It's my third time out in the float tube, and it's starting to feel natural. I've floated this lake a couple of hundred times in the 16 years we've owned a piece of it, but this is the first time I've fished it.

Our next-door neighbor was home from work, and he kept calling out advice. He lives here full-time, and knows the lake from one end to the other. "Try fishing around the white buoy, that's the sweet spot." He turned his steaks, and went back inside. A bit later he was back. "What are you fishing with? Wooly buggers work really well right now." Then a bit later: "Worms work, too... I've got some if you want."

He was right about the Wooly bugger; I had dozens of nibbles, and had trout following my fly as I trolled. And I got enough bites and fish on to make me happy, even if I didn't catch anything. Dave did; he got a nice rainbow a couple of feet from the white buoy, just like Gary said he would.

We fished nearly two hours in the pouring rain, and finally went in when my Tilly hat started to droop and I couldn't see. Wet, wet, wet... even more wet after we loaded our boats and gear into the Pilot.

Mental note: Get towels, lots and lots of big towels. 'Cause there will be lots of fishing in the rain in our future.


Fly fishing diaries | At one with my float tube on Cady Lake

I have two goals for today: learn how to control my float tube, and practice my casting. Best place to do that is Cady Lake, a small lake near our cabin. It's fly-fishing only, and no motors are allowed. The lake is privately owned, and there's a Bed and Breakfast and fly fishing lodge there. They manage the lake jointly with the state, which means the lake is stocked each year (and the owners stock the lake, too). It's small, has a great shoreline, and good wind protection.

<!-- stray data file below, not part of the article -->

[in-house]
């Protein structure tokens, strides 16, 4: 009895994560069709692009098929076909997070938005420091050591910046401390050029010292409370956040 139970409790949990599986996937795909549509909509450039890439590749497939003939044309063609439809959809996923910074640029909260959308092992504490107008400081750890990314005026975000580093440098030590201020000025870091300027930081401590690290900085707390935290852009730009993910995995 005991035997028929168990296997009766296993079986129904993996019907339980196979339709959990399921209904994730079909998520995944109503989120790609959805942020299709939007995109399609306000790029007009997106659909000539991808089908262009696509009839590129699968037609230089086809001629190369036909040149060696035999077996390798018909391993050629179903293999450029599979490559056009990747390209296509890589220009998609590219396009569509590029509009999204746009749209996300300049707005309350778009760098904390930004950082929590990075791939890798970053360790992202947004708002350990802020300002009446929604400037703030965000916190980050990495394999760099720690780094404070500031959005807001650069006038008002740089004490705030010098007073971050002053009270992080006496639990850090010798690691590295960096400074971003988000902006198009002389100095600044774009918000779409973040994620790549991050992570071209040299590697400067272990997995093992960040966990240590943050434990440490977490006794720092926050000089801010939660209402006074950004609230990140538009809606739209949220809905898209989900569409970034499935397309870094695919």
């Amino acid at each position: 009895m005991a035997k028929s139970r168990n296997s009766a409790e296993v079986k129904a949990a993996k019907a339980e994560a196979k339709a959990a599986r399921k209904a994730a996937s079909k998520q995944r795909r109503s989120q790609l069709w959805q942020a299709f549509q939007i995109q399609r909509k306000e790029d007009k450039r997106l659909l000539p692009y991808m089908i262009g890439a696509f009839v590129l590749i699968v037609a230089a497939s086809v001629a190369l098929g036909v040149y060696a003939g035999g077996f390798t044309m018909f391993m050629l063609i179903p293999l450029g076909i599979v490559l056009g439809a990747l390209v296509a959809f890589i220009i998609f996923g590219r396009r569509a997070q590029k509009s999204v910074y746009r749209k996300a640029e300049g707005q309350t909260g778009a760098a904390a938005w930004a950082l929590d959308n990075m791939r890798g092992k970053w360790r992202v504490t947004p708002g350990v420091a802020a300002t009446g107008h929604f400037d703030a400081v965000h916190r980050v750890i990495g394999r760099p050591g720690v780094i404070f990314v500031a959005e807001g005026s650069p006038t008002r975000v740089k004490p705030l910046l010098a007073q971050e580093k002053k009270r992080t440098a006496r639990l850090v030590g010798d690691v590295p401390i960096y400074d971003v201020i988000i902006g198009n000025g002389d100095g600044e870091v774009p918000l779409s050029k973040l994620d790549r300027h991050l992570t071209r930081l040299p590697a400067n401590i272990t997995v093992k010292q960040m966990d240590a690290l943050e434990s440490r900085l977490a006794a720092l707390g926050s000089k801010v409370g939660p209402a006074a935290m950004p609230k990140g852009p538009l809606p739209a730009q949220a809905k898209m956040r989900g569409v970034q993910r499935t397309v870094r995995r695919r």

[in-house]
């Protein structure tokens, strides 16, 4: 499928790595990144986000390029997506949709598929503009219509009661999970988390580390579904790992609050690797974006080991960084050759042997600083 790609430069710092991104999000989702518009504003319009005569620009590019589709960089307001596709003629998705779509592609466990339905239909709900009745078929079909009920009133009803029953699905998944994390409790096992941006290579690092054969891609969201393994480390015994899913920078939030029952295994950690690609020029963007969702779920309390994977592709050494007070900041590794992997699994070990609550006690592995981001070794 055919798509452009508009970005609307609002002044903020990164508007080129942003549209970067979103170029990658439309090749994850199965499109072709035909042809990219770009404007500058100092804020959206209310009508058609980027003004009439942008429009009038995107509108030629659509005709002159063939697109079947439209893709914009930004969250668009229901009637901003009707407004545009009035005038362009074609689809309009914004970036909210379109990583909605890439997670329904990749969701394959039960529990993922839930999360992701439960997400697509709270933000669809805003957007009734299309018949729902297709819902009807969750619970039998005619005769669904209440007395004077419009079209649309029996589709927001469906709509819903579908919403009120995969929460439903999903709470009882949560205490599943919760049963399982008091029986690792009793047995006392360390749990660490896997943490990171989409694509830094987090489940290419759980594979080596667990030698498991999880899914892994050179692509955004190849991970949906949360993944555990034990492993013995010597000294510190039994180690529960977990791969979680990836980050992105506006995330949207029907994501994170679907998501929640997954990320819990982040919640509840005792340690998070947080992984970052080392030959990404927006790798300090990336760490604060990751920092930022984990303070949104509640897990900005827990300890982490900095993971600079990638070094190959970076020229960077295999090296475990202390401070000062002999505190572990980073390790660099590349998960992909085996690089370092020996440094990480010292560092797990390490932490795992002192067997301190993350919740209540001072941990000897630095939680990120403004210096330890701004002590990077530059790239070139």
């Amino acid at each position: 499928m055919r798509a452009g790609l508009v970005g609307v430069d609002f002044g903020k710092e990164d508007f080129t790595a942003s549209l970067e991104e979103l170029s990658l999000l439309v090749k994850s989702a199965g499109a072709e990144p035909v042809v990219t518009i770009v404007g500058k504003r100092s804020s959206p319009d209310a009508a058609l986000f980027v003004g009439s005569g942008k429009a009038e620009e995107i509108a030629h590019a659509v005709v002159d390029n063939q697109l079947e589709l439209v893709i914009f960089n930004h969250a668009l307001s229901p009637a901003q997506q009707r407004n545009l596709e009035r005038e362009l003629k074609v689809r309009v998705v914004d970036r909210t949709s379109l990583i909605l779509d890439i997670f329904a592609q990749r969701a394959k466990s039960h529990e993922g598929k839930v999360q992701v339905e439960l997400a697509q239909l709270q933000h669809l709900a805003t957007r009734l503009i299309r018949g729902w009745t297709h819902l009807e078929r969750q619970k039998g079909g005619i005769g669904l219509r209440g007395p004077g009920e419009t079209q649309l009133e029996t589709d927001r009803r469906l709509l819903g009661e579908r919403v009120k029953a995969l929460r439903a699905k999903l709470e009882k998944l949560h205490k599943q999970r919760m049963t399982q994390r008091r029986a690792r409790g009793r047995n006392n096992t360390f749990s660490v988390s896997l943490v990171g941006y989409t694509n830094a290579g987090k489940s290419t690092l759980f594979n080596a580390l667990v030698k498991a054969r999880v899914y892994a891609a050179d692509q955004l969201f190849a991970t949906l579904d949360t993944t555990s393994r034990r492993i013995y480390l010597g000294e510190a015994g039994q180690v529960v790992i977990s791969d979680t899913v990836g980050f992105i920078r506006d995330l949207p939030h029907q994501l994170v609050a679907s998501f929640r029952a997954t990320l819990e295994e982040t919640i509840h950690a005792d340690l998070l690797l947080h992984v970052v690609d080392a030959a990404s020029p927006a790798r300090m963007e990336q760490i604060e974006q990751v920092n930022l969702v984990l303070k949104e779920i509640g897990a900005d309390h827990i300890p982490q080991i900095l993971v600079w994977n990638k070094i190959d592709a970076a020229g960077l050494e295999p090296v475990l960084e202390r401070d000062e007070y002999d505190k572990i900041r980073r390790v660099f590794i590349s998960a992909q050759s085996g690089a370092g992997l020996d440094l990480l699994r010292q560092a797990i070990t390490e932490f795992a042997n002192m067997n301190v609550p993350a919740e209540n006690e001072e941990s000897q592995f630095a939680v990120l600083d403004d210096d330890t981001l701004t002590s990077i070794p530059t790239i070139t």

It rained this morning, but we wanted to go fishing anyway. So about noon we headed down the road, and found we had the lake to ourselves. This beginner is glad to not have an audience!

Nice thing about lake fishing in a float tube: it doesn't matter if it rains. With waders and wading boots, a raincoat over, and my Tilley hat, there's nothing exposed to the wet except my hands. The lake water was pretty warm, too... so I didn't get cold.

First thing, dress as a fisherman. It doesn't seem hard, but the logistics have been interesting.

Pull off my jeans (and hope I'm warm enough in my long johns). Sit on the tailgate and pull on my waders, one leg at a time, putting my feet on my shoes. (Make a note: add a small tarp to the fishing gear; we need something to stand on while changing in and out of waders.) Then step into my wading boots, wiggle my toes around to make sure neoprene feet and boots are happy coexisting, then lace up my boots. Then I can pull up my waders and reach behind me for the suspenders, pull them up and over my shoulders, and clip them into place. Then a bit more wiggling to make sure everything fits, and I'm ready for my raincoat. And my Tilley hat.

Each time, it gets easier and more automatic. That's goodness.